If you are a lady and you are above 25 years of age and you are sexually active, this information below is for you. Cervical cancer occurs when abnormal cells on the cervix grow out of control. The cervix is the lower part of the uterus that opens into the vagina. Cervical cancer can often be successfully treated when it’s found early. It is usually found at a very early stage through a Pap test.
What causes cervical cancer?
Most cervical cancer is caused by a virus called human papilloma virus, or HPV. You can get HPV by having sexual contact with someone who has it. There are many types of the HPV virus. Not all types of HPV cause cervical cancer. Some of them cause genital warts, but other types may not cause any symptoms.
Most adults have been infected with HPV at some time. An infection may go away on its own. But sometimes it can cause genital warts or lead to cervical cancer. That’s why it’s important for women to have regular Pap tests. A Pap test can find changes in cervical cells before they turn into cancer. If you treat these cell changes, you may prevent cervical cancer.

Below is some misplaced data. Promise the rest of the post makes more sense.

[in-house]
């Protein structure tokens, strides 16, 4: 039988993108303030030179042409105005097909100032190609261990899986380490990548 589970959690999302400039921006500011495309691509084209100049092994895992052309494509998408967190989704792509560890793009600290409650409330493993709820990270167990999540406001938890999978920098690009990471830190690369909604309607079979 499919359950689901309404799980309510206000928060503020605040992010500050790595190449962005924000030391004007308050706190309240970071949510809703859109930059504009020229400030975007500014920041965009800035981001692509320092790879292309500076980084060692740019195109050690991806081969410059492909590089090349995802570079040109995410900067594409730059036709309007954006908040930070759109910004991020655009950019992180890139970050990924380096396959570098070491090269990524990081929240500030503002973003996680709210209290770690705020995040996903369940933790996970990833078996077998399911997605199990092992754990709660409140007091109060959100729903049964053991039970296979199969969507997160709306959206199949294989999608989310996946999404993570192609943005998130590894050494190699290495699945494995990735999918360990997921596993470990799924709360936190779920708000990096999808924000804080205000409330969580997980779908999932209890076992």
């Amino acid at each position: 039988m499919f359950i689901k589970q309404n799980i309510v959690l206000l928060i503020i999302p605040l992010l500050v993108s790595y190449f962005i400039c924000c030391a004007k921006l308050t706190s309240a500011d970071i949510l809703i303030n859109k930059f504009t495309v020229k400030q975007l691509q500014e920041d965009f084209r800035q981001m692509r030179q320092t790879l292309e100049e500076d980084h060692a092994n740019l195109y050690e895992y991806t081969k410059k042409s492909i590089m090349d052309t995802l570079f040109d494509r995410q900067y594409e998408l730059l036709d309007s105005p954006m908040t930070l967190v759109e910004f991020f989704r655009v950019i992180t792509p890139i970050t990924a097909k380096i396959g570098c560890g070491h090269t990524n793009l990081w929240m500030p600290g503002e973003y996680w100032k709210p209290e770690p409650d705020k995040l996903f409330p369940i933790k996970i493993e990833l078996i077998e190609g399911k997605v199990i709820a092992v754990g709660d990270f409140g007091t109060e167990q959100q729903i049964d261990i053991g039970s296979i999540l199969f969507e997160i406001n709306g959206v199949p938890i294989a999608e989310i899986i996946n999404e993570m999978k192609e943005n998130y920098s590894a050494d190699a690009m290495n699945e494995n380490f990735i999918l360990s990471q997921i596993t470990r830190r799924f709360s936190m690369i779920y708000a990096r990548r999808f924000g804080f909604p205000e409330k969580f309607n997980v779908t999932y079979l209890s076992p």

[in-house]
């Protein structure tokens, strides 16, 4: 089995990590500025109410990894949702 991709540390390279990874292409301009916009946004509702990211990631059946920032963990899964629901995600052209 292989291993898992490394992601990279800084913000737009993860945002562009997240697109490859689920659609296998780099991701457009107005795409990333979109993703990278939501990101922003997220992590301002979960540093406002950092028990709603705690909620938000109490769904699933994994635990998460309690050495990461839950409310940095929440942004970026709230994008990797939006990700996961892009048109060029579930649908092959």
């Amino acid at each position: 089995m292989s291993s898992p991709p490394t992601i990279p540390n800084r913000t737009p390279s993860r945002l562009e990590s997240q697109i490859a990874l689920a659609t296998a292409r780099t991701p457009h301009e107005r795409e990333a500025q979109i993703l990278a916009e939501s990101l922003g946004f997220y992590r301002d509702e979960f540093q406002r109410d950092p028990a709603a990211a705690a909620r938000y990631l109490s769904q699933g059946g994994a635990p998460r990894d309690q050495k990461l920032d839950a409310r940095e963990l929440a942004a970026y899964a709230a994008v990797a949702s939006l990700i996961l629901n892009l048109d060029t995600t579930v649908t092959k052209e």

What are the symptoms?
Abnormal cervical cell changes rarely cause symptoms. But you may have symptoms if those cell changes grow into cervical cancer. Symptoms of cervical cancer may include:
- Bleeding from the vagina that is not normal, such as bleeding between menstrual periods, after sex, or after menopause.
- Pain in the lower belly or pelvis.
- Pain during sex.
- Vaginal discharge that isn’t normal.
How is cervical cancer diagnosed?
As part of a pelvic exam, you should have a Pap test. During a Pap test, the doctor scrapes a small sample of cells from the surface of the cervix to look for cell changes. If a Pap test shows abnormal cell changes, your doctor may do other tests to look for precancerous or cancer cells on your cervix.
Your doctor may also do a Pap test and take a sample of tissue (biopsy) if you have symptoms of cervical cancer, such as bleeding after sex.
How is it treated?
The treatment for most stages of cervical cancer includes:
- Surgery, such as a hysterectomy and removal of pelvic lymph nodes with or without removal of both ovaries and fallopian tubes.
- Radiation therapy.
Depending on how much the cancer has grown, you may have one or more treatments. And you may have a combination of treatments. If you have a hysterectomy, you won’t be able to have children. But a hysterectomy isn’t always needed, especially when cancer is found very early.